Following the unfortunate and untimely death of his mother, Kanye West spiraled from a levelheaded musical prospect, into a fatigued trope of a creative genius unable to function or socialize in polite society. Virtually unknown in 2004, the subsequent success of his first studio album, The College Dropout, propelled the extraordinary producer-turned-rapper into a pop culture heavyweight. His cleverly innovative production style alongside his lyrical content was a transformative force in hip hop. Almost singlehandedly, he revolutionized the hip hop music scene and became a industry powerhouse, attracting an eclectic audience of seasoned hip hop heads, believers of a just cause, counterculture enthusiasts, and spoiled white fraternity brothers.
But over the years, Kanye shed away a productive image to become a repetitive tabloid joke. At first his “indiscretions” were daringly authentic, easily attributable to a Black man fully aware of his Blackness, especially within the context of global capitalism. There was the slip-of-the-tongue in 2006, when he told the world that then President Bush “didn’t care about Black people” in the aftermath of Hurricane Katrina. His delivery was awkward and humble, symptoms of a man forever wrapped in the speed of constant observation.
I personally rejoiced when I heard the notorious comments; at the time, he was speaking a truth that few would. I further rejoiced when in 2009 at the Video Music Awards, he climbed on stage and told Taylor Swift that Beyonce had the “best video of all time.”
But this was also around the time when Kanye West transitioned from a politically-inclined creative visionary subdued by the strength of his talent, to a flagrant diva. Encompassed by extreme arrogance, Kanye was no longer enraptured by nimble humility. With a mounting display of commercial sales, and the bank account and social clout to match, Kanye embraced the caricature of the boastful nouveau riche. His newly found fortune led to a detachment of sorts; he was no longer the vanguard of the hip hop enthusiasts who welcomed his innovation. Now he was the token frat boy, an embodiment that early on, he claimed to be against.
The shift in Kanye’s social dynamic is highlighted by recent news that he cosigned the use of the N-word by French designer, Jean Touitou and his brand A.P.C. Touitou’s fall men’s collection is inappropriately called “N*ggas in Paris,” a title derived of the hit song of the same name. Kanye has a relationship with the brand, and reportedly gave his blessing to the racist collection “inspired” by street wear.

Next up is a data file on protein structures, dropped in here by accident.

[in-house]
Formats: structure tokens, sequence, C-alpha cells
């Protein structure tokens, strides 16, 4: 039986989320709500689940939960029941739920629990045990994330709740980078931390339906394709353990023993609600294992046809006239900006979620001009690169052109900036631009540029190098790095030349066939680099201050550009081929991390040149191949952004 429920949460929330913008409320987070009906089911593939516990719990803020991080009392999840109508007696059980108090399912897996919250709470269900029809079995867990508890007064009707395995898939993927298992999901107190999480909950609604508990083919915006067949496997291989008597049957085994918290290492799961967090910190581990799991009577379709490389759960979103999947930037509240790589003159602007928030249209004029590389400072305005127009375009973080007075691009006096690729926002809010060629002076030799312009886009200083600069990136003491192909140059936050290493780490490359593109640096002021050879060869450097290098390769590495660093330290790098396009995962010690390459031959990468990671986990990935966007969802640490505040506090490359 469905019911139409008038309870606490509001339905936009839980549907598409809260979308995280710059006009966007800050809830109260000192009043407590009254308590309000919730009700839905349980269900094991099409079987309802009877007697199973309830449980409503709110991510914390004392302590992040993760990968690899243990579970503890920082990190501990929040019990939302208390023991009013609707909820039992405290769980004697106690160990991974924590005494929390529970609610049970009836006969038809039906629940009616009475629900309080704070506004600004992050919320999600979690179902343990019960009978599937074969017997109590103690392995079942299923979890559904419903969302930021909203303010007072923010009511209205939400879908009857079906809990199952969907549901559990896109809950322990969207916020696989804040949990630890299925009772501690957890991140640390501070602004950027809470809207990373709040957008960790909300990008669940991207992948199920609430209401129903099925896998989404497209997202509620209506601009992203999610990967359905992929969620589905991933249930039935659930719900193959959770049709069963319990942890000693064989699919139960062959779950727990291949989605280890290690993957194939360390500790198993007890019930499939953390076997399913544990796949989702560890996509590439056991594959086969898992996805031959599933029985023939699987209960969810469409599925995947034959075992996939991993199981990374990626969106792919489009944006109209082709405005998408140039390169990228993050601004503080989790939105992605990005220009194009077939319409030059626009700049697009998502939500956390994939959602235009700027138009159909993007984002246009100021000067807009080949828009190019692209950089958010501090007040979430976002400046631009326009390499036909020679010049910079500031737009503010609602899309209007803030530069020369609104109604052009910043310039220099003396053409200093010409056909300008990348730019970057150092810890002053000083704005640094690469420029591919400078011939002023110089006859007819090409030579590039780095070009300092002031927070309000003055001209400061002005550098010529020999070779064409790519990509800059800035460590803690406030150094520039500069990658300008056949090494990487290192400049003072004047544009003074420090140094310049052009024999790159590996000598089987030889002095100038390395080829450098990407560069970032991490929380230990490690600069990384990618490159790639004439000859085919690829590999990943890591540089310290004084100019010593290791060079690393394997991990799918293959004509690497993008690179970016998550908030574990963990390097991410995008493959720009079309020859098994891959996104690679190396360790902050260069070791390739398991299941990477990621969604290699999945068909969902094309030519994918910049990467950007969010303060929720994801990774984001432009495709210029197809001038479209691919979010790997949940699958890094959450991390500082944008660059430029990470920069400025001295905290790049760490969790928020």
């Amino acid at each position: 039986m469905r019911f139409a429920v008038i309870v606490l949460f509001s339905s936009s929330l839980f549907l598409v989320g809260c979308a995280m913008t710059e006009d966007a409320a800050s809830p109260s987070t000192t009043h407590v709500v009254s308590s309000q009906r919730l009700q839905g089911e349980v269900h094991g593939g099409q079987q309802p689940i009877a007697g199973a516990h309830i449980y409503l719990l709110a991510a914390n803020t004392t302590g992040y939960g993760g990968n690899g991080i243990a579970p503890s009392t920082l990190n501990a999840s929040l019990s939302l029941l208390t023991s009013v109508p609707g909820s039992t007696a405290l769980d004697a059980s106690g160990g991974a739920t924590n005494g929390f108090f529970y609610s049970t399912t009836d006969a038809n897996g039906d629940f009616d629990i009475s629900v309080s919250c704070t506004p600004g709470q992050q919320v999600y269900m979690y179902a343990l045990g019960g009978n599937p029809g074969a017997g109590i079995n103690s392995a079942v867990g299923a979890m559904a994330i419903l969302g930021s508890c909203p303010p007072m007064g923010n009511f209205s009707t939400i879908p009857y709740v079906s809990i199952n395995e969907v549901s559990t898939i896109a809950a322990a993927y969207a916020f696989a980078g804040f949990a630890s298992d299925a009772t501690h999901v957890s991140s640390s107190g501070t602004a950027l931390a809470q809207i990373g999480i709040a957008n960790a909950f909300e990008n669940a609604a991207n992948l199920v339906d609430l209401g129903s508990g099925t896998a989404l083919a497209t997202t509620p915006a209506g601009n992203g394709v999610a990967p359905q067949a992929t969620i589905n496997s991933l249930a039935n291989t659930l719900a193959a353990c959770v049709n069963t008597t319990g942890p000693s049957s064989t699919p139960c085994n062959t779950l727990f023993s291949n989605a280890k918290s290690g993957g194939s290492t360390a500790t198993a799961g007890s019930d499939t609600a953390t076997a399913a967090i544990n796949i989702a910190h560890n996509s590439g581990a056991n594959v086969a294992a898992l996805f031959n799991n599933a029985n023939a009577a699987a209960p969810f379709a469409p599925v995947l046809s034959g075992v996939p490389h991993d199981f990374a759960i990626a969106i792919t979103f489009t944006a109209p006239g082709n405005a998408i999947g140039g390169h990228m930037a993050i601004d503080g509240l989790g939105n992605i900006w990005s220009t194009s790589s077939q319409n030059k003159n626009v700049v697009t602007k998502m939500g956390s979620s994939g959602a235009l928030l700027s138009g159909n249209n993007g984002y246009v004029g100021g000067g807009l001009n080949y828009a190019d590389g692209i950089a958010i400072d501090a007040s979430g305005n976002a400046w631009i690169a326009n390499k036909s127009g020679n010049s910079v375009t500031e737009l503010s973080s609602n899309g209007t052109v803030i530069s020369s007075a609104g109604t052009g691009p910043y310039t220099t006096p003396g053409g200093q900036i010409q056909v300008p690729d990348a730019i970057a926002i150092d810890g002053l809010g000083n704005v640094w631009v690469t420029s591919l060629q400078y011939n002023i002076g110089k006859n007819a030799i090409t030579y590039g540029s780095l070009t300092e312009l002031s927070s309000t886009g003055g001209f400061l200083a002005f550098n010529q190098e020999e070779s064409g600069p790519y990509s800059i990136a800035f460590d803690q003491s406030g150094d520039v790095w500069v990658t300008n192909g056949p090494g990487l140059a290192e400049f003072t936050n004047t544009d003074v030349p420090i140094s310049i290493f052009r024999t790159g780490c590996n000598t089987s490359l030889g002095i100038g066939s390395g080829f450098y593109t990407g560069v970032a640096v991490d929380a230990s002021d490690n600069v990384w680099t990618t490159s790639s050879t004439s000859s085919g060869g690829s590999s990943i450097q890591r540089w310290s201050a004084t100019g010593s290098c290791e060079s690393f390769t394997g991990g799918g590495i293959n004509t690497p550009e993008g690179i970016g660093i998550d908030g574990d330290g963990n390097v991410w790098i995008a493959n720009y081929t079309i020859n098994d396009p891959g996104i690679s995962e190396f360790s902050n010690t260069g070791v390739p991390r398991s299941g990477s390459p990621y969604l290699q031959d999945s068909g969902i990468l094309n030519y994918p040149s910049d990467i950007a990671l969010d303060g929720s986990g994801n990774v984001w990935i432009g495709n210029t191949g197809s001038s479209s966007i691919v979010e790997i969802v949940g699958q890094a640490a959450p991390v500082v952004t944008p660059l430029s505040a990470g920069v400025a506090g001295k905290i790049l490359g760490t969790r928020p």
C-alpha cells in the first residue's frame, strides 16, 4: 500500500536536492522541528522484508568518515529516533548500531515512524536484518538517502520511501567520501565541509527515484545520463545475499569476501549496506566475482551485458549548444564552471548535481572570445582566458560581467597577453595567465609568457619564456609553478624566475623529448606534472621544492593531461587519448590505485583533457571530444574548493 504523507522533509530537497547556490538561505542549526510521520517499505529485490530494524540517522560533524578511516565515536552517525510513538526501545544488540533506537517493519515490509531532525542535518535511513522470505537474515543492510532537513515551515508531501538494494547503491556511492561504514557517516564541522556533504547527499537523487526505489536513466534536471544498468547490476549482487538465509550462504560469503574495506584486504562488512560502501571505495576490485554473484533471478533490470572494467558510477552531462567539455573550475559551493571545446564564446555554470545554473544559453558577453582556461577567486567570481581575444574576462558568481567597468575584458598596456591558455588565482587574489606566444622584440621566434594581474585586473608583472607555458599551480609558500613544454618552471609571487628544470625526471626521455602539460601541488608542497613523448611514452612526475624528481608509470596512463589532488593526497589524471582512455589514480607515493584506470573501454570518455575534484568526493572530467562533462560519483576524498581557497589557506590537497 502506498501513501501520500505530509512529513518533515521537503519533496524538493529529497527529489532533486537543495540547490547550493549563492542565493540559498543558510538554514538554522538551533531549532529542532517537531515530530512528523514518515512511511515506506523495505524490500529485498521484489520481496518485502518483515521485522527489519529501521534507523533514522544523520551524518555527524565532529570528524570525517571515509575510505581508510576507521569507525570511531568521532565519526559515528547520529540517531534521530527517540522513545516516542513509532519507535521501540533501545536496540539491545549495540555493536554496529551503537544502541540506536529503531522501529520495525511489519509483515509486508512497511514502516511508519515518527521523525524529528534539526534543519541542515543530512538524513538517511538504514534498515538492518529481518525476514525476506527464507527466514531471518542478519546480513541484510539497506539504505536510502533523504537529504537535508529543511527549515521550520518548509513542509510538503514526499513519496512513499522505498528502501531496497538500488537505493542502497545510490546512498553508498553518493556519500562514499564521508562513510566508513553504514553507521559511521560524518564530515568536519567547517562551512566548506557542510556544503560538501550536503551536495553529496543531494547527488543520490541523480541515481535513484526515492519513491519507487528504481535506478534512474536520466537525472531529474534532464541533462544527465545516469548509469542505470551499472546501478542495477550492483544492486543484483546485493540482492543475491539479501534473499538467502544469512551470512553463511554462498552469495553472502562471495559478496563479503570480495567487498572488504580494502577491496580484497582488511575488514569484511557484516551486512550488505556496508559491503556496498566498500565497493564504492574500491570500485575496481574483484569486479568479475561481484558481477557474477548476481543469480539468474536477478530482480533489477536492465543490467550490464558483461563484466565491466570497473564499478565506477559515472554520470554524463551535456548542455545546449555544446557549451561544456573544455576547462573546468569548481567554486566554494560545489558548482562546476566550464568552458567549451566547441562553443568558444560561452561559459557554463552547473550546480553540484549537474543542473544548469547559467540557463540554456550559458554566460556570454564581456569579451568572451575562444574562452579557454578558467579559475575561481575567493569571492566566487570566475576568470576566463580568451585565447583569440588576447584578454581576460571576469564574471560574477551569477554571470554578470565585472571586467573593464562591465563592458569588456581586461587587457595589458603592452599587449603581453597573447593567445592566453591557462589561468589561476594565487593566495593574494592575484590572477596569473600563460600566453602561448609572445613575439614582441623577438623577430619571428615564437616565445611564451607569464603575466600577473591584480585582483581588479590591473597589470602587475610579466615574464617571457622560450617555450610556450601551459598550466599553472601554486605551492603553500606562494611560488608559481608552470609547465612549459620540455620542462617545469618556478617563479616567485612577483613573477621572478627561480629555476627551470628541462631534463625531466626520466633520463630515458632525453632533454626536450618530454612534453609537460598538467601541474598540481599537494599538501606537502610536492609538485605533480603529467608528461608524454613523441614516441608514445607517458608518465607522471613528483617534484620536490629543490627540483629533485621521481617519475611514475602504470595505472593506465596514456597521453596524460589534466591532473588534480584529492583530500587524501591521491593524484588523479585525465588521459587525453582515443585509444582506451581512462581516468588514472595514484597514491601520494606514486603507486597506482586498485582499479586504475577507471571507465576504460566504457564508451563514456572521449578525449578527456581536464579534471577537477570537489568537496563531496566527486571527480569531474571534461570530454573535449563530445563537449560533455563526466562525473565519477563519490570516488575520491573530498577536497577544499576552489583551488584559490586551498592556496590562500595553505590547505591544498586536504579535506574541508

Kanye’s involvement in such an egregious display is a head-scratcher. He’s been openly vocal about racism and the lack of diversity within the fashion world. His controversial album Yeezus, was a declaration against those major fashion houses that refused him equity in fashion design and creative management. Kanye repeatedly tells us that he’s creatively brilliant enough to deliver inventive styles for elegant consumption. And, yet, he empowers this lazy and unimaginative misinterpretation of Black culture in one of the most offensive ways possible.
The beautiful, dark, twisted mind of Kanye West will somehow rationalize this behavior. He’ll justify his actions as an expression of creativity, and an army of faux revolutionaries masquerading as seasoned demagogues, will shallowly justify his actions.
Over the years, I’ve supported Kanye as best I could. When he called himself a god, I understood where he was coming from. A Black man has every right to call himself a god, especially in comparison to a “thug,” “pimp,” or …. “nigga.”
But this latest antic I cannot support. Kanye, ironically, pimped himself out to achieve some semblance of fashion fame. He positioned himself as a voice of Black people, by giving his blessing to a white designer unable or unwilling to empathetically investigate the history, context, of durability of Black fashion. Kanye was in a unique position to educate and influence, but he threw his privilege to the wayside, in favor of perpetuating the very thing he’s always railing against.
Kanye is a shameful disgrace to the man he use to be. To paraphrase my favorite urban philosopher Charlamagne Tha God, Kanye West is now Kanye Kardashian. He makes moves based on an easy paycheck and fame (or infamy), instead of self-determination or responsibility to an entire racial or ethnic group. Kanye is no longer a voice for me. He no longer represents my pro-Black political ideology. Instead, he succumbed to the clutches of racist capitalism. He is someone I no longer recognized.
I will still find his music beautiful. But his mindset, now ravaged as betrayal, is dark. And the stuttering mental justifications that undoubtedly assuaged his subconscious guilt, are intricately twisted.